Long-term risks of invasive cervical cancer following HPV infection: follow-up of two screening cohorts in Manchester

Clare Gilham, Alexandra Sargent, Emma J. Crosbie, Julian Peto

Research output: Contribution to journalArticlepeer-review

Abstract

Background: Long-term follow-up of large cohorts is needed to determine the effects of HPV and screening on CIN3 (grade 3 cervical intraepithelial neoplasia) and ICC (invasive cervical cancer).
Methods: Women were recruited when attending routine cervical screening in Greater Manchester, UK: 1987-93 for the Manchester Cohort (MC: 47,625 women) and 2001-03 for the ARTISTIC Cohort (AC: 24,496 women). Both were followed through national registration for cancer incidence and mortality to 2020.
Results: Risk patterns following HPV infection differed for CIN3 and ICC. Risk of ICC in the MC rises for 30 years following a single positive HPV test, reaching 2.5% (95%CI:1.3%-4.5%). A similar pattern was seen in the AC, but the risks of cancer were approximately halved. CIN3 was diagnosed much sooner in the AC due to more efficient cytology. More sensitive HPV testing was able to better predict future risk.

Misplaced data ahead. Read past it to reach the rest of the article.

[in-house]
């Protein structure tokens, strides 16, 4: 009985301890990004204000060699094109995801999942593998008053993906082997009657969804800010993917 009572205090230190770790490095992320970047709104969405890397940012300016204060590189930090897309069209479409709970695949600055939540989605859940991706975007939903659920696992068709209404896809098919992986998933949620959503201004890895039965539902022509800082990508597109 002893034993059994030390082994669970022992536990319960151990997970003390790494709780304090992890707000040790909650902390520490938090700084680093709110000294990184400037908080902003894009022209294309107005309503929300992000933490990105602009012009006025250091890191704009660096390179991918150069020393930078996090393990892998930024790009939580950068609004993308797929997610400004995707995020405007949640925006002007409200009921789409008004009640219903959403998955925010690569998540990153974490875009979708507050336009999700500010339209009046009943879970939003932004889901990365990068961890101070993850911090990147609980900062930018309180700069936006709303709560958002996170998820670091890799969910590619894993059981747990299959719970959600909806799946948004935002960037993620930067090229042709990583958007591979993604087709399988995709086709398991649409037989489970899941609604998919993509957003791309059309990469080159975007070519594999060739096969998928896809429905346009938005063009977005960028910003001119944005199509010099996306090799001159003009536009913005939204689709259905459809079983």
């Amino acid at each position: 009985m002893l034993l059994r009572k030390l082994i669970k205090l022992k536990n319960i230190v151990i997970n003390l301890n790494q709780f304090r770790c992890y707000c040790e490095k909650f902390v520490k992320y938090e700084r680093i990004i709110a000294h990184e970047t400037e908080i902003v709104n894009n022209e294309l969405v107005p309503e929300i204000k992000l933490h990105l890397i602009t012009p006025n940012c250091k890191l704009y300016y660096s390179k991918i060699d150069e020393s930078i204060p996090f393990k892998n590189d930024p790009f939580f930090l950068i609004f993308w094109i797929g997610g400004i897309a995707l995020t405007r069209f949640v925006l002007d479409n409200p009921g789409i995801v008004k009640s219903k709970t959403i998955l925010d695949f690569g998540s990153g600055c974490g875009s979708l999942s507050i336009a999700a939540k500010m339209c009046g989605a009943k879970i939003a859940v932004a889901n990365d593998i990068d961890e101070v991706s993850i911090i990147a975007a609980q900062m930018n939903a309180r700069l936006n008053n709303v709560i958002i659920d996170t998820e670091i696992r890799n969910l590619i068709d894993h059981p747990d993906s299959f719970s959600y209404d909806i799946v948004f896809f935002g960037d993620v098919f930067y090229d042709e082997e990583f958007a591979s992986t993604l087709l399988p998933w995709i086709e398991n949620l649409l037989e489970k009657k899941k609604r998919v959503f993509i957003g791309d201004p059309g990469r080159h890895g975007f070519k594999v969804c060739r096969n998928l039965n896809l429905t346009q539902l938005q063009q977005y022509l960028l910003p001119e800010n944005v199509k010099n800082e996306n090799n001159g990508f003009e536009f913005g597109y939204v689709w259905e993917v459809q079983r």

Conclusion: The sensitivity of HPV testing and cytology influence the CIN3 detection rate. Sensitive HPV testing enables effective risk stratification. Increased risk of ICC is observed 15-30 years after HPV infection. Women testing HPV+ should be followed until their infection clears. Discharging women from screening programmes whilst they remain HPV+ may not be safe, even if cytology and colposcopy tests are normal.
Original languageEnglish
JournalBritish Journal of Cancer.
Publication statusAccepted/In press - 27 Feb 2023

Research Beacons, Institutes and Platforms

  • Manchester Cancer Research Centre

Fingerprint

Dive into the research topics of 'Long-term risks of invasive cervical cancer following HPV infection: follow-up of two screening cohorts in Manchester'. Together they form a unique fingerprint.

Cite this